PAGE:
In Sharon Johnson's mind, eating to improve mental function is a no-brainer.

In Sharon Johnson's mind, eating to improve mental function is a no-brainer.

"It's eating foods that make you feel better, and then you think better."

Much like diet plans to prevent cancer, heart disease, diabetes and other illnesses, the consumption of natural, unprocessed foods is shown to prevent memory loss. Whole grains, legumes, nuts, seafood, lean meats, eggs, dark-green leafy vegetables and citrus fruits all support a healthy brain and noticeably affected cognition in a study of older adults by Oregon State University, says Johnson, an associate professor.

"What's good for your heart is good for your head."

Along with medications, physical activity and depression, memory difficulties and diet are significant issues for many aging adults, says Johnson. She plans to bring both memory and diet to the table for two April classes, titled "Feed Your Brain," at OSU Extension in Jackson and Josephine counties.

While memory difficulties can start as early as age 30, half of people over age 50 experience lapses, and all adults over age 65 report episodes of forgetfulness, says Johnson. The problem is pronounced for anyone taking prescription drugs or eating and sleeping poorly, she adds. Not surprisingly, anxiety mounts in anyone with a family history of Alzheimer's disease.

"Some of this is reversible," says Johnson. "Everything counts."

Even small amounts of foods high in the right nutrients can have a big impact. So Johnson's class doesn't focus just on healthful meals but also on wholesome snacks. Participants likely will sample a smoothie with spinach, the chickpea spread known as hummus, as well as kale chips, says Johnson.

"They are largely plant-based foods or seafood."

Salmon is the main dish in a brain-foods menu that Mary Shaw, culinary educator for Ashland Food Co-op, developed for Johnson. Working in tandem at a Co-op class more than a year ago, Johnson and Shaw scheduled a February repeat of "Feed Your Brain," which included a full Co-op dinner and sold out more than a month in advance.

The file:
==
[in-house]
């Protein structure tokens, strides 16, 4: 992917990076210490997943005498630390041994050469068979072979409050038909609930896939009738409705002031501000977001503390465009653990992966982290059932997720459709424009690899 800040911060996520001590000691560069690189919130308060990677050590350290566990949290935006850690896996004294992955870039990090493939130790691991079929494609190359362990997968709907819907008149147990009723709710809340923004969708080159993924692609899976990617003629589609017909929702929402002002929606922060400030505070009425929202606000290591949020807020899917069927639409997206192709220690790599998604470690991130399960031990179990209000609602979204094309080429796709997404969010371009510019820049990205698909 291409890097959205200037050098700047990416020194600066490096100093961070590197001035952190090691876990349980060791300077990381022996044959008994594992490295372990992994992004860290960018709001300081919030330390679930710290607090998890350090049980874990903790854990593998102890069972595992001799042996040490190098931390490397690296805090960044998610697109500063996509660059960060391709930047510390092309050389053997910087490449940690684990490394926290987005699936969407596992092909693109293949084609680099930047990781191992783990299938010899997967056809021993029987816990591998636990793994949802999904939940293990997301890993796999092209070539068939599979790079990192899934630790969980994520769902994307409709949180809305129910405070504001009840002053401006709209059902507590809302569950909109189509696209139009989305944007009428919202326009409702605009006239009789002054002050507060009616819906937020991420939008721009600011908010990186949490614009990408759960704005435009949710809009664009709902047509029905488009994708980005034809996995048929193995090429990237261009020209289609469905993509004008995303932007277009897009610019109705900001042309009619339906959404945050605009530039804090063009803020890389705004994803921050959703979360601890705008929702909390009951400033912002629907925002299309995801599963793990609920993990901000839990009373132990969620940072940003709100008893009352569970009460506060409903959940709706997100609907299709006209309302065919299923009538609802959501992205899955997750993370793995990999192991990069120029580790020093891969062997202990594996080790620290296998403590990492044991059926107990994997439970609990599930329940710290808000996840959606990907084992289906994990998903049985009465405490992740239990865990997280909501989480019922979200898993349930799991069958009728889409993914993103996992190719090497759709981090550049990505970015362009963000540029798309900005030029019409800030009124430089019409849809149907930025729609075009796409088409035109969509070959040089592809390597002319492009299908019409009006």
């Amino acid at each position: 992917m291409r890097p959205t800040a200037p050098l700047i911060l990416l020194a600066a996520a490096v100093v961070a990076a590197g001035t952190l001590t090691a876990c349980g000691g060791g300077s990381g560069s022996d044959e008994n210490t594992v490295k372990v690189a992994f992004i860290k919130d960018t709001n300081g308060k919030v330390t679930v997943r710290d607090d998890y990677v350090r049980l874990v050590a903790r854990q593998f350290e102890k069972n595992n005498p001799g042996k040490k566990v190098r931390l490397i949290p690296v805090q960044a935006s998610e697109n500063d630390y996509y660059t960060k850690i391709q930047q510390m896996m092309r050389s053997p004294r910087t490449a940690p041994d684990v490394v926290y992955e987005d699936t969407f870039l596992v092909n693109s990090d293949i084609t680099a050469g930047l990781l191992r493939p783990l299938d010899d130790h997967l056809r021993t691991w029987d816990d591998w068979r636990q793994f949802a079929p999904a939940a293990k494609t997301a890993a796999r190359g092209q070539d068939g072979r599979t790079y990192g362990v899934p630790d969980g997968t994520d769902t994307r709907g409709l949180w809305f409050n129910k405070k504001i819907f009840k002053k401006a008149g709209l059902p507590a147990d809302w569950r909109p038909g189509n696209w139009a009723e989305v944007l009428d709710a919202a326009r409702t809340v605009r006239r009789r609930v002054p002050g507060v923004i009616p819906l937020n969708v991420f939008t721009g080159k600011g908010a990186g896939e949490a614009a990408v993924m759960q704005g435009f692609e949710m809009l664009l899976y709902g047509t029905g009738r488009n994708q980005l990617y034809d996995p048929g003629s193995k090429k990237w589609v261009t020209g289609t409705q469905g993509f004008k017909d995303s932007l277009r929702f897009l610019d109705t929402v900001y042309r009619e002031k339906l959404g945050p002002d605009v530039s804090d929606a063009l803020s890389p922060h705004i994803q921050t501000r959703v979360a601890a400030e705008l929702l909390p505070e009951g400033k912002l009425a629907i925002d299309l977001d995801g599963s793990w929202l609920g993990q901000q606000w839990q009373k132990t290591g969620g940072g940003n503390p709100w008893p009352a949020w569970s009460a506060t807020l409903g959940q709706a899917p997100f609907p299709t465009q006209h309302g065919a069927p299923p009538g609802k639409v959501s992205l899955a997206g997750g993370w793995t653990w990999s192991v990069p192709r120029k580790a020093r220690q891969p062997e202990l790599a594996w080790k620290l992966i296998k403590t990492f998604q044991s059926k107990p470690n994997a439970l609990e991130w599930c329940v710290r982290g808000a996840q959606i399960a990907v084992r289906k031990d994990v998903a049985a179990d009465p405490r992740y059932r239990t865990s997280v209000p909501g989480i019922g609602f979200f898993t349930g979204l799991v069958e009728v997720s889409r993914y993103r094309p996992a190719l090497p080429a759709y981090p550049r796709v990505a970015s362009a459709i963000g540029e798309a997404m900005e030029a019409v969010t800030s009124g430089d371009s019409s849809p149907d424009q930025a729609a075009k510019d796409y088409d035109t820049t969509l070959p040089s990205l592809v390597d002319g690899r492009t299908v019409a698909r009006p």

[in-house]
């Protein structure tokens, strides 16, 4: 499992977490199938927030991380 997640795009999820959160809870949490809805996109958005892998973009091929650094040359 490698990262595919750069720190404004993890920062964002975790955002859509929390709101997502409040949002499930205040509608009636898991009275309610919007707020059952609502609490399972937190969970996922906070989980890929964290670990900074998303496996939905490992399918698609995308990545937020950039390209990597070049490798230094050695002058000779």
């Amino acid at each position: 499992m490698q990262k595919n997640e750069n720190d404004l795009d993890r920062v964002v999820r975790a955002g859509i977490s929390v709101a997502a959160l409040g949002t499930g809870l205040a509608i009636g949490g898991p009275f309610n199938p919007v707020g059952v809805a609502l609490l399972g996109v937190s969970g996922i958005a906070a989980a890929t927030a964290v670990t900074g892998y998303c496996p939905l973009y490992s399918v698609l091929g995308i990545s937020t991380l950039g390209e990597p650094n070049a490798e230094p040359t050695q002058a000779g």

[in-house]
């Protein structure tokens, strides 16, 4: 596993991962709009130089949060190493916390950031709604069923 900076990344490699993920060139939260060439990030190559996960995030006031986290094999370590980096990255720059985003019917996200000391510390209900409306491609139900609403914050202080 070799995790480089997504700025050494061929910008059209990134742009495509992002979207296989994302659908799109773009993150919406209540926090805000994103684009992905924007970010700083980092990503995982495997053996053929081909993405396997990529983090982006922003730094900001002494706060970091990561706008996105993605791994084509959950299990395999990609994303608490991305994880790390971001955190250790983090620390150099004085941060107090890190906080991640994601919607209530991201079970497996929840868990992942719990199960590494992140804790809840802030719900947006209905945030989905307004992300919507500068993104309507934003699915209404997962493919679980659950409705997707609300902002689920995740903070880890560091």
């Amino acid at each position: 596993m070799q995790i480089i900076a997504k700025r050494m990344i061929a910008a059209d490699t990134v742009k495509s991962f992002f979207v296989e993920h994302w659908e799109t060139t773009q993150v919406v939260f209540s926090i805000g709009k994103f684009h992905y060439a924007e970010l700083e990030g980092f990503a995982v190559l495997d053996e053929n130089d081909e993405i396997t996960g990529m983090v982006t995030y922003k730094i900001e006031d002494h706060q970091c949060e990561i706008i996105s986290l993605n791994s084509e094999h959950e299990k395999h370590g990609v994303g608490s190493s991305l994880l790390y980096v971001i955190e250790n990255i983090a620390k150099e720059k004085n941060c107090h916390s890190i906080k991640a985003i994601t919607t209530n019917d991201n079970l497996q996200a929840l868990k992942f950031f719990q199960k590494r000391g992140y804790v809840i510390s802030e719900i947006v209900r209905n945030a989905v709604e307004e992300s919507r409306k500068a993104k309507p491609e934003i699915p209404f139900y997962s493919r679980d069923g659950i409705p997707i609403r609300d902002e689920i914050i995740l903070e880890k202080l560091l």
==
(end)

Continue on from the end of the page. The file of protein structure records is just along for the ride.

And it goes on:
"It's a really, really big topic right now because we know more about the brain," says Shaw.

Some dietary wisdom, however, is centuries old. Shaw cites traditional Chinese medicine's "doctrine of signatures," which advocates eating foods to support organs that they most resemble. For example, shelled, crinkly walnuts mimic the various bulges and creases of the human brain. Bulbous, bumpy cauliflower also evokes gray matter.

"It's so cool how much it looks like a brain," says Shaw.

Although modern-day medicine hasn't validated the ancient "doctrine of signatures," there is plenty of scientific evidence that the aforementioned foods are good for the brain, says Shaw.

Cauliflower is high in folate and vitamin C, both critical nutrients, along with vitamins D and E. High in vitamin E, walnuts exceed their counterparts in omega-3 fatty acids, the primary compound touted in many fish for enhancing mental function and preventing neurological diseases. Ten nuts supply the body's daily requirement for omega-3, says Shaw.

"It keeps the brain elastic," she says, explaining that both adults' aging brains and children's growing brains need good-quality fats.

Preserving the nutrients in foods is as important as making healthful choices, says Shaw. Slower cooking with gentler heat keeps more beneficial properties intact, she says. Shaw bakes salmon in a medium-temperature oven after encasing each fish fillet in a packet of seaweed, which infuses subtle flavor and an extra dose of minerals.

"All of the juices are sealed inside of the nori," says Shaw.

The dish also is ideal for a single serving. Many who attend her lectures, says Johnson, are women who live alone and resort to eating tea and toast.

The process of planning a menu, following recipes and practicing cooking techniques are yet more ways to engage the aging mind, says Johnson. And she suggests reading Michael Pollen's "Food Rules: An Eater's Manual," a short, commonsense guide to a healthful diet.

When the context is brainpower, says Johnson, the concept of "mindful eating" gains new meaning.